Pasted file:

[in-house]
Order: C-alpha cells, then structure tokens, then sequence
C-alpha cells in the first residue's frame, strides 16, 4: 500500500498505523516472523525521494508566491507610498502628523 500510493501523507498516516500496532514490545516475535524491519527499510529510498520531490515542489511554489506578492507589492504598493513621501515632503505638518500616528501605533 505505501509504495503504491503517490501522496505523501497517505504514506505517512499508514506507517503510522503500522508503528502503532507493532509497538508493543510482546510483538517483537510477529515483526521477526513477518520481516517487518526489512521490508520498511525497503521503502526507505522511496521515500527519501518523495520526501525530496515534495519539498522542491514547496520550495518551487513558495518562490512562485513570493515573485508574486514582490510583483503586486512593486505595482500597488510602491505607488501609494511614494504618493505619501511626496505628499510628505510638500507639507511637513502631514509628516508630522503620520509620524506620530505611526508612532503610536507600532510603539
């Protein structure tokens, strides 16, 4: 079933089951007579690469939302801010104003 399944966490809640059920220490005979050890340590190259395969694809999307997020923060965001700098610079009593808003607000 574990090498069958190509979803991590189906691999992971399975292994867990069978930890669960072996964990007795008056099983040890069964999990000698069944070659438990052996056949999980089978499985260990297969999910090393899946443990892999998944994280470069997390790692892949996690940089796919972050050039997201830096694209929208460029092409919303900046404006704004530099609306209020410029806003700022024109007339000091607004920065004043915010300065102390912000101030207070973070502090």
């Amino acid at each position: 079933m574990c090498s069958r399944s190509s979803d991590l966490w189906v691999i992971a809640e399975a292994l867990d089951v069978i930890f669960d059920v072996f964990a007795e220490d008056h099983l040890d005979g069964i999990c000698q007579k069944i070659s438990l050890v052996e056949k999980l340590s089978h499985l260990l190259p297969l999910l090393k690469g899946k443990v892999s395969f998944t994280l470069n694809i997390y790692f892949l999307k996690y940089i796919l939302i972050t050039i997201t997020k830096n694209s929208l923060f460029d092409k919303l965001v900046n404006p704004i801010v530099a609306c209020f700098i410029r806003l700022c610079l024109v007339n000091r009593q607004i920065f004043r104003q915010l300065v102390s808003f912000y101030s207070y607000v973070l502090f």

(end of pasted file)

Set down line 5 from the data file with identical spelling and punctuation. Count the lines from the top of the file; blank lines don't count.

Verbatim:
């Amino acid at each position: 079933m574990c090498s069958r399944s190509s979803d991590l966490w189906v691999i992971a809640e399975a292994l867990d089951v069978i930890f669960d059920v072996f964990a007795e220490d008056h099983l040890d005979g069964i999990c000698q007579k069944i070659s438990l050890v052996e056949k999980l340590s089978h499985l260990l190259p297969l999910l090393k690469g899946k443990v892999s395969f998944t994280l470069n694809i997390y790692f892949l999307k996690y940089i796919l939302i972050t050039i997201t997020k830096n694209s929208l923060f460029d092409k919303l965001v900046n404006p704004i801010v530099a609306c209020f700098i410029r806003l700022c610079l024109v007339n000091r009593q607004i920065f004043r104003q915010l300065v102390s808003f912000y101030s207070y607000v973070l502090f």